A potential mechanism for the role of miR-21 in fibrosis is through regulating the protein synthesis of the inhibitory Smad-7 (Figure 2; Liu et al., 2010; Marquez et al., 2010). Smad-7 mediates a negative feed-back mechanism of TGF-β signaling. After TGF-β stimulation, Smad-7 transcription is driven by Smad-2/3 and Smad-4 (Stopa et al., 2000; Dooley et al., 2001b). Enhanced Smad-7 levels, in turn, are highly potent to antagonize TGF-β-mediated pathways (1) by blockade of the TGF-β type I receptor for further binding of the receptor Smads (Massague and Chen, 2000), and (2) by Smurf2 interaction, to form an E3 ubiquitin ligase that targets the TGF-β type I receptor for degradation (Kavsak et al., 2000).
Therefore, the inhibition of Smad-7 in response to miR-21 enhancement during fibrosis has to be considered as an important profibrogenic pathway, which might become an attractive target for future therapeutical approaches. In contrast to miR-21 that promotes TGF-β signaling, a recent study of Lakner et al. shows that miR-19b which is downregulated during fibrosis, inhibits TGF-β pathways. miR-19b represses fibrotic features after myofibroblastic activation of stellate cells by targeting the TGF-β II receptor and most notably Smad-3 (Lakner et al., 2012). Hence, upcoming knowledge of miRNA species, involved in profibrogenic signaling, will provide novel perspectives in understanding and probably also in treatment of chronic liver diseases.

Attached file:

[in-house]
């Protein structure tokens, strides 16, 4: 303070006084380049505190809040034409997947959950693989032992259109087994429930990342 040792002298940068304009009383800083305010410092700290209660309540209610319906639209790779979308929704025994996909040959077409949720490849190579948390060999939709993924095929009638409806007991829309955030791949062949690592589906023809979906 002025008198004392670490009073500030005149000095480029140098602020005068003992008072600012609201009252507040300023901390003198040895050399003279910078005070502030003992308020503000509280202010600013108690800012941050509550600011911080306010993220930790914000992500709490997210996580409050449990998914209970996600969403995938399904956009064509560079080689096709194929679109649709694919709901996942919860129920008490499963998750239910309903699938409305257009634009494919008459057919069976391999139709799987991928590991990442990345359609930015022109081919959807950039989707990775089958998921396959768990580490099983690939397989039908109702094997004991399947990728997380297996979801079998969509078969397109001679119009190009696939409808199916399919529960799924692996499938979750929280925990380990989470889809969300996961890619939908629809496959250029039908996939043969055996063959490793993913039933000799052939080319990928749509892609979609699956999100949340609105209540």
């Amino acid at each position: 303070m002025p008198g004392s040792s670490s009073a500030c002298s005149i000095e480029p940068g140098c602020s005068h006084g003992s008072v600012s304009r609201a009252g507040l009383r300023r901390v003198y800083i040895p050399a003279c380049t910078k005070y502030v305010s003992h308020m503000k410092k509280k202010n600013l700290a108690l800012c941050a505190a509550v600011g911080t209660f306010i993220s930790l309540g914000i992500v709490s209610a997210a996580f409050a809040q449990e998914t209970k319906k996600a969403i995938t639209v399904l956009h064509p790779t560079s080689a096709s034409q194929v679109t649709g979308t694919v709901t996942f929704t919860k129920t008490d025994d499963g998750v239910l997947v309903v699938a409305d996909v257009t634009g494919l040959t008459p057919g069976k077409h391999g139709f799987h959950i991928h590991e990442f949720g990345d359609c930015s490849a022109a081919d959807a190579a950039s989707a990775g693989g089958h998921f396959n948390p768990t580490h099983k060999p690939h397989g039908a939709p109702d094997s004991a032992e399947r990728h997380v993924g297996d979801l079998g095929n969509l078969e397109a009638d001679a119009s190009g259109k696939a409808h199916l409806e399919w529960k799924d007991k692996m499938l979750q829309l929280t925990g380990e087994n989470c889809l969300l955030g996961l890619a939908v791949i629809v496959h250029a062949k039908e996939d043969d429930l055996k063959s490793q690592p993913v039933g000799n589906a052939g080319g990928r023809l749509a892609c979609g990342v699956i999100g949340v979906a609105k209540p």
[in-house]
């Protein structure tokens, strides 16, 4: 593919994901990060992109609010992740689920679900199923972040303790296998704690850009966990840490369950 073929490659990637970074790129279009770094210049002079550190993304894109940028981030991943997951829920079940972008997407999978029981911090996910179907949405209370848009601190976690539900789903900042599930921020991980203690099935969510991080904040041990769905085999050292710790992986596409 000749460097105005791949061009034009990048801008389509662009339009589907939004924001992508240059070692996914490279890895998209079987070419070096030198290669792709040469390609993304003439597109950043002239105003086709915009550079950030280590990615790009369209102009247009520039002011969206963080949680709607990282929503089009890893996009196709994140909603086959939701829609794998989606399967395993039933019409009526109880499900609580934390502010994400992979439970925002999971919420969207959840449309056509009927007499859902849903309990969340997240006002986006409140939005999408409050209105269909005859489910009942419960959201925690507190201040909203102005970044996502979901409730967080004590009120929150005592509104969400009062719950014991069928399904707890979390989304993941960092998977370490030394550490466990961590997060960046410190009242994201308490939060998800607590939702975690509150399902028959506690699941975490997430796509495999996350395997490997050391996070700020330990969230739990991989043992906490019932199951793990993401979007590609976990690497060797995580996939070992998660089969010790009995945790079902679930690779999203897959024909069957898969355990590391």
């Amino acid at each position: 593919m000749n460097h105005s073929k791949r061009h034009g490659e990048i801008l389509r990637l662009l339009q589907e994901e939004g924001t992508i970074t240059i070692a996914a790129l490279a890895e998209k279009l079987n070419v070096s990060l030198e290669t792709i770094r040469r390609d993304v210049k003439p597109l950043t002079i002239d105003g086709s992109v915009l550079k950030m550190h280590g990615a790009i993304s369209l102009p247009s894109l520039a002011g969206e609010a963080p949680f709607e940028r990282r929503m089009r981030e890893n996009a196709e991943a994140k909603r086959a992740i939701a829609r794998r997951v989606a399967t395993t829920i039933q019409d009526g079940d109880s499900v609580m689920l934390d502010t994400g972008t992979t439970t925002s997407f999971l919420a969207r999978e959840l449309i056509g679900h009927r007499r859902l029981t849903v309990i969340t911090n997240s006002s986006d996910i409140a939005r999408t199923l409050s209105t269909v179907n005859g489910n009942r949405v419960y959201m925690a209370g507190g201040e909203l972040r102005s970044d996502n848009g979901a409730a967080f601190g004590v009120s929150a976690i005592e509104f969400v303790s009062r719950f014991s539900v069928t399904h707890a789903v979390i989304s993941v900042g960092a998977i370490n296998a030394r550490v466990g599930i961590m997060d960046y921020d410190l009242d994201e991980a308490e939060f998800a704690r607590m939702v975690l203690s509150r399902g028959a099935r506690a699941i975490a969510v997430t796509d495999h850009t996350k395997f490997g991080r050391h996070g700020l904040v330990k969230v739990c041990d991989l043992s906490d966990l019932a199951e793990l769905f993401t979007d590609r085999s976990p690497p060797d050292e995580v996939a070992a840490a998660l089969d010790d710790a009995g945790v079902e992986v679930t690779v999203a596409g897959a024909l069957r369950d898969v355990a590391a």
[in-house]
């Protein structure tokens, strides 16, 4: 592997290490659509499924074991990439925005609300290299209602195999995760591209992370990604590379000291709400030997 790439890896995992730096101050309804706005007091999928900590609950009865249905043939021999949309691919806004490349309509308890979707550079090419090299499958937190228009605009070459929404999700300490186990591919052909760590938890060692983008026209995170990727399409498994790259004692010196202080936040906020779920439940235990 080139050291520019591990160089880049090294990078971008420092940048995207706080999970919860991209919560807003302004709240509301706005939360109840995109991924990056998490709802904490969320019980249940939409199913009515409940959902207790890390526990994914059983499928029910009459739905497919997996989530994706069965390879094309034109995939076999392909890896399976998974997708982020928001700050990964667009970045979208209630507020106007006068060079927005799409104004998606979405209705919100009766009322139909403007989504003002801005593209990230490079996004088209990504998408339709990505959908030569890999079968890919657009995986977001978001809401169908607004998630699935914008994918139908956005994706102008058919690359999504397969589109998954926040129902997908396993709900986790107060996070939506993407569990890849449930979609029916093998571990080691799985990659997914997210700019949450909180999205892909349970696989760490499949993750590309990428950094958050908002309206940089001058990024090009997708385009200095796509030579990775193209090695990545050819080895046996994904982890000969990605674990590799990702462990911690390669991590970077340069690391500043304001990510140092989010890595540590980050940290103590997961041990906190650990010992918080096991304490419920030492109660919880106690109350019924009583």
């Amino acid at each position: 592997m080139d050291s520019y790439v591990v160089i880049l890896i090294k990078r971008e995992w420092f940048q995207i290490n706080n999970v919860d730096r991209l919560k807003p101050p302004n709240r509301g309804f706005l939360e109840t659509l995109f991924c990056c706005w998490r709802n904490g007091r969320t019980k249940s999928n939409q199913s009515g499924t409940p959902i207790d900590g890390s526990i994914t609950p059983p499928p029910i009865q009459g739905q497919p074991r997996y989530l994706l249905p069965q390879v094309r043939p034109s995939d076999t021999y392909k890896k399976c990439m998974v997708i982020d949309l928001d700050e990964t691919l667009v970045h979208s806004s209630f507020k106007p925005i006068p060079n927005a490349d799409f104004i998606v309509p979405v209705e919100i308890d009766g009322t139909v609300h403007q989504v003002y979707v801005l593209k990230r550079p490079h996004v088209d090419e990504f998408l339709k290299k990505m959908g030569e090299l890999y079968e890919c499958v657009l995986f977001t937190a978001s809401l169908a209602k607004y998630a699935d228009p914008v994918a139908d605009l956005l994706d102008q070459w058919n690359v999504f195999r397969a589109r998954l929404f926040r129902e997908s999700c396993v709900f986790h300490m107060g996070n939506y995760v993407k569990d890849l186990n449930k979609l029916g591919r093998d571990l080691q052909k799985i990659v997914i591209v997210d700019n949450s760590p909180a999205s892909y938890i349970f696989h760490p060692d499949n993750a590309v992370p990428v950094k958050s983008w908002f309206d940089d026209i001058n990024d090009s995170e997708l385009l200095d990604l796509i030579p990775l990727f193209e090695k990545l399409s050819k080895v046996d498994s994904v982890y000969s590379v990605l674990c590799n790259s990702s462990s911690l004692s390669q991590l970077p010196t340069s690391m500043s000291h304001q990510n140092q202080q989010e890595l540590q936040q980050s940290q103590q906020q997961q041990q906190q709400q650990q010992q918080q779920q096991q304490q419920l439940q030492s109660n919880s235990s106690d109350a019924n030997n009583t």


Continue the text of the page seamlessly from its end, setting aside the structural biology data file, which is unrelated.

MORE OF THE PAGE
Conflict of Interest Statement
The authors declare that the research was conducted in the absence of any commercial or financial relationships that could be construed as a potential conflict of interest.
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Keywords: microRNA, fibrosis, extracellular matrix, TGF-β, PDGF, Smad proteins, Ap1
Citation: Noetel A, Kwiecinski M, Elfimova N, Huang J and Odenthal M (2012) microRNA are central players in anti- and profibrotic gene regulation during liver fibrosis. Front. Physio. 3:49. doi: 10.3389/fphys.2012.00049
Received: 15 January 2012; Paper pending published: 25 January 2012;
Accepted: 23 February 2012; Published online: 19 March 2012.
Edited by:Honglei Weng, University of Heidelberg, Germany
Reviewed by:Jonel Trebicka, University of Bonn, Germany
Katja Breitkopf-Heinlein, Medical Faculty Mannheim at Heidelberg University, Germany
Copyright: © 2012 Noetel, Kwiecinski, Elfimova, Huang and Odenthal. This is an open-access article distributed under the terms of the Creative Commons Attribution Non Commercial License, which permits non-commercial use, distribution, and reproduction in other forums, provided the original authors and source are credited.
*Correspondence: Margarete Odenthal, Institute for Pathology, University Hospital of Cologne, Kerpener Str. 62, 50924 Koeln, Germany. e-mail: firstname.lastname@example.org